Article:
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    Review of RING OF FIRE by Eric Flint

    Baen, January 2004

    After the town of Grantville, West Virginia, is plunged into the middle of the 30 years war in 1632, everything changes. To survive, the Americans ally themselves with the Swedish protestants against the Hapsburg Catholics. But more than taking sides, they begin to spread their influence, both cultural and military, on a broader scale. In two earlier volumes in this series (see our reviews of 1632 and 1633), author Eric Flint (see more reviews by Flint) and colaborators detail the military and social situation as the Americans attempt to survive, create a liberal society, and deal with their own issues of cultural elitism. RING OF FIRE is a collection of short stories and a novella from this same universe.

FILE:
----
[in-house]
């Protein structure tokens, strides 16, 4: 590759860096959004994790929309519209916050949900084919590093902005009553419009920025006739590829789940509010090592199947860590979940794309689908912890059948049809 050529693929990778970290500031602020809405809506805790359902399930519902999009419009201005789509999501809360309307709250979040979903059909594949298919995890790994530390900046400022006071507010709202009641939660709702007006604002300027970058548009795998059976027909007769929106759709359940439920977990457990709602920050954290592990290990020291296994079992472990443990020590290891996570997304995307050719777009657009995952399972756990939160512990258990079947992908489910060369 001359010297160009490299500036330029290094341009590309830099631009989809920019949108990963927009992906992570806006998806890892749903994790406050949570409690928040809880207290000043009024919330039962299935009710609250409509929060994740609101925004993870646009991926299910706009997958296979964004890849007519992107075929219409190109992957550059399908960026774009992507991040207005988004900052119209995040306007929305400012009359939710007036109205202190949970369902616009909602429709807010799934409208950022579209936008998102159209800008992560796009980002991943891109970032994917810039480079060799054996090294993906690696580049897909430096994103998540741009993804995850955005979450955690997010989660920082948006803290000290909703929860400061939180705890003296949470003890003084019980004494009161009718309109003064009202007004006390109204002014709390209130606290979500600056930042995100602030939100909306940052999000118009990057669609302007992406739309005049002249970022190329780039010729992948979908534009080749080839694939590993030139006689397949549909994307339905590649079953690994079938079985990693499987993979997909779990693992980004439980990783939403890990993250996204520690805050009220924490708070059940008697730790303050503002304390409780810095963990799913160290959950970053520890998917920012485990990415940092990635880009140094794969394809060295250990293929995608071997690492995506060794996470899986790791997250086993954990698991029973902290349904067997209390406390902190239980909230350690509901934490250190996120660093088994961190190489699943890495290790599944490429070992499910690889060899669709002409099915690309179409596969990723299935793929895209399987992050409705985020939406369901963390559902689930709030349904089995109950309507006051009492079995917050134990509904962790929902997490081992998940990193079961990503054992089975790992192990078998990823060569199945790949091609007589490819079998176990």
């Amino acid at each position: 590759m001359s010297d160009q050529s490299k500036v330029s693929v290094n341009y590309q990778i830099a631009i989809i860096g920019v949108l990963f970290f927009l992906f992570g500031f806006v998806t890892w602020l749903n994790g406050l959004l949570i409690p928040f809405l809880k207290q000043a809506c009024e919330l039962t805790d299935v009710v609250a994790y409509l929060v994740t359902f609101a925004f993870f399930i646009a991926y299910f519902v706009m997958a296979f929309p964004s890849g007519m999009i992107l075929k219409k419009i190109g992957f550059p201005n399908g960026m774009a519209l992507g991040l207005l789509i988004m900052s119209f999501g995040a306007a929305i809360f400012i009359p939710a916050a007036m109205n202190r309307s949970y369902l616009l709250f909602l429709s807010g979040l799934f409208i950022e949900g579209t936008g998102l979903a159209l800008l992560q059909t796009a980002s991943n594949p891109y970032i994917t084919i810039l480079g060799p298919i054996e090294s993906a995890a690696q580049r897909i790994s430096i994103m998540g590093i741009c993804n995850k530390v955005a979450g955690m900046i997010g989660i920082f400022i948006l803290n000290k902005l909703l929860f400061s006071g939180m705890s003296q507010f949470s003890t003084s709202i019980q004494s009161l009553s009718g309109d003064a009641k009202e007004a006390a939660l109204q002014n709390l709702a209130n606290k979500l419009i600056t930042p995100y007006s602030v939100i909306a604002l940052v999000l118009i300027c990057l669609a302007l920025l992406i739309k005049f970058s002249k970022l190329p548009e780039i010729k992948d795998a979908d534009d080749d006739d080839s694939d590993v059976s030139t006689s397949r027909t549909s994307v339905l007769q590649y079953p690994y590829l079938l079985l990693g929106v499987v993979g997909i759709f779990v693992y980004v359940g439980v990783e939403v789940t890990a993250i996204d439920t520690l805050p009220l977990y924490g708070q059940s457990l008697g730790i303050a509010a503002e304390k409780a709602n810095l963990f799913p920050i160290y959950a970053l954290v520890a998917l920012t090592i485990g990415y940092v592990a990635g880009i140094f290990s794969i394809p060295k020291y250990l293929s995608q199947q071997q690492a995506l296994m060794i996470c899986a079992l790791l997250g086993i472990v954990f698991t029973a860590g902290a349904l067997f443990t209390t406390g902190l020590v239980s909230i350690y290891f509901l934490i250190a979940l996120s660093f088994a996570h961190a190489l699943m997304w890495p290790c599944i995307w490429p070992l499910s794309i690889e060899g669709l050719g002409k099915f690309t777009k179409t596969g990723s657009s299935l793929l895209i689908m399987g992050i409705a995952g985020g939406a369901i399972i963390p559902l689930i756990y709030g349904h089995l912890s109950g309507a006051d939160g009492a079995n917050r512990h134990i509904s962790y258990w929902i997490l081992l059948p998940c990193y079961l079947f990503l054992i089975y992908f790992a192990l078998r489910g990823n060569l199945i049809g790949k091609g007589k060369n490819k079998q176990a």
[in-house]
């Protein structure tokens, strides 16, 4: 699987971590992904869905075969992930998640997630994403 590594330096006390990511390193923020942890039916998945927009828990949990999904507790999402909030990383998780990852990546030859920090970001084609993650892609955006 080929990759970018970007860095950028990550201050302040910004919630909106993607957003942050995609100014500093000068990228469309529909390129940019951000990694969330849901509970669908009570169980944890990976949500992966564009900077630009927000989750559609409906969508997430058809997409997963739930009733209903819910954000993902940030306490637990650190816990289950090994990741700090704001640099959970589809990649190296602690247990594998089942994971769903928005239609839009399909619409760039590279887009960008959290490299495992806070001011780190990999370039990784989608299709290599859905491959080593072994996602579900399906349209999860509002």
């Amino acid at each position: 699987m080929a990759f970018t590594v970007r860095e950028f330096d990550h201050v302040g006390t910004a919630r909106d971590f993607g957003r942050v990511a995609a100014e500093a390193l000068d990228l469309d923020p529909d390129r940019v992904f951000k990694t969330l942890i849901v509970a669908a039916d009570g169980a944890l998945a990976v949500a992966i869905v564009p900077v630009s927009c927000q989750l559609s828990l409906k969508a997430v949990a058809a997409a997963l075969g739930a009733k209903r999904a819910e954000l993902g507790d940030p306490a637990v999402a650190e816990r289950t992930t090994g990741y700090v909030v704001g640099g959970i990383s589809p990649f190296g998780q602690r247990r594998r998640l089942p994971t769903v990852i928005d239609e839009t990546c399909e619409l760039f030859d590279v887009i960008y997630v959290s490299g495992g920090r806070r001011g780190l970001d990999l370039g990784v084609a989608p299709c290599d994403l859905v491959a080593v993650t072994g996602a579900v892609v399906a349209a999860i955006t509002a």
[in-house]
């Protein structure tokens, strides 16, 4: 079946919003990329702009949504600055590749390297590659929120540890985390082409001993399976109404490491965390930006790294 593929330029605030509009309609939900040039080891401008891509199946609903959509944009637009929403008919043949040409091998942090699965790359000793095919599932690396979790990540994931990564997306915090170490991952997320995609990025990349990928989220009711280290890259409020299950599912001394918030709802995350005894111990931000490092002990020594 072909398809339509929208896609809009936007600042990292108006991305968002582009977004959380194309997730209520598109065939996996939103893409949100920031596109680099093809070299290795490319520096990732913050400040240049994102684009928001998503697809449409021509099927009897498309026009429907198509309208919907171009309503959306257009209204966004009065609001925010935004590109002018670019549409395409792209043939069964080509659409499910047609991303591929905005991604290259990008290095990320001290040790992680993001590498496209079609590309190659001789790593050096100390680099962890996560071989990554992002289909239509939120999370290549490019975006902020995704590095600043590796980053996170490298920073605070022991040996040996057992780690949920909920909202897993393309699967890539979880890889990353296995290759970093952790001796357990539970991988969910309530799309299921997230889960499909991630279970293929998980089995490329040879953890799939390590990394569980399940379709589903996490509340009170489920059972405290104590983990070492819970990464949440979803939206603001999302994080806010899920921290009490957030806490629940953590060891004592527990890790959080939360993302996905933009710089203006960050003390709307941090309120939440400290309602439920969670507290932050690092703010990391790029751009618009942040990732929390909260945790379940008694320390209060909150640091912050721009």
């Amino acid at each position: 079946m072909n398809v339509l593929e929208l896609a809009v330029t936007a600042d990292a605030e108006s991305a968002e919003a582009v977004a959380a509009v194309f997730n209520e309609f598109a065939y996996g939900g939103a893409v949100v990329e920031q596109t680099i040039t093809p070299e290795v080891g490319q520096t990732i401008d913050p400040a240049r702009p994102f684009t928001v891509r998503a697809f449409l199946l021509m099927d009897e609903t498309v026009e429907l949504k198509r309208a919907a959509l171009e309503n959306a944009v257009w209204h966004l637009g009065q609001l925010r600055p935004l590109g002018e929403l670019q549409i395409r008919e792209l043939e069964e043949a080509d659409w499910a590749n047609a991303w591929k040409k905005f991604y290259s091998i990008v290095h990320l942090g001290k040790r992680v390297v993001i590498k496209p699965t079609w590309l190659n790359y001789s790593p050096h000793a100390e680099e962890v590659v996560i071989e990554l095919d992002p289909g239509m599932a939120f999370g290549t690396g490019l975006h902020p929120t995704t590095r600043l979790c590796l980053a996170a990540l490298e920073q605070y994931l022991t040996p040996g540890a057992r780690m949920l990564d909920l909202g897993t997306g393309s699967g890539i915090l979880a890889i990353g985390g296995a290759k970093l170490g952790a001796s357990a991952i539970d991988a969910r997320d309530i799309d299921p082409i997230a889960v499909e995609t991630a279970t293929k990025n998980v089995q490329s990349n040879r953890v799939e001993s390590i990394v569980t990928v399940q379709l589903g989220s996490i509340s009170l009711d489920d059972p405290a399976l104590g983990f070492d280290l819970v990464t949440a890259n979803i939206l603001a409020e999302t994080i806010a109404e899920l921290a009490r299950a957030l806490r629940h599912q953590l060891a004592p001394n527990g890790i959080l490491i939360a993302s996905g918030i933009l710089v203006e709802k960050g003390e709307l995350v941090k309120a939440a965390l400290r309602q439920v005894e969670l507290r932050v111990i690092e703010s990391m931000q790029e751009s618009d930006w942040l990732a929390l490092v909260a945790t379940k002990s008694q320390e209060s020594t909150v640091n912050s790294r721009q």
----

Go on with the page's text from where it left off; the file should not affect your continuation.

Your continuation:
As with many 'universe of' collections by multiple author, RING OF FIRE is a bit of a mixed bag. Several of the stories, in particular The Wallenstein Gambit by Eric Flint, offer significant pieces of the history and advance the general story line. Others discuss internal issues in Grantville (how the last survivor of a hippie commune comes to terms with his ideals and still gets the girl, how teenaged boys recreate junk food), or the nature of the post-Vatican II church in a world where Vatican II is probably more heretical than the protestant faiths that the local church is battling.

    Fans of the 1632 universe (like me) will definitely want to read this one. Enough of what happens in this volume is integral to the history and much of it is well written with interesting characters. I don't recommend starting with RING, however. Although one of the stories, Power to the People does tell the original arrival story, most of the book depends on an understanding of the history of what went before.

    Three Stars

    Reviewed 4/01/04

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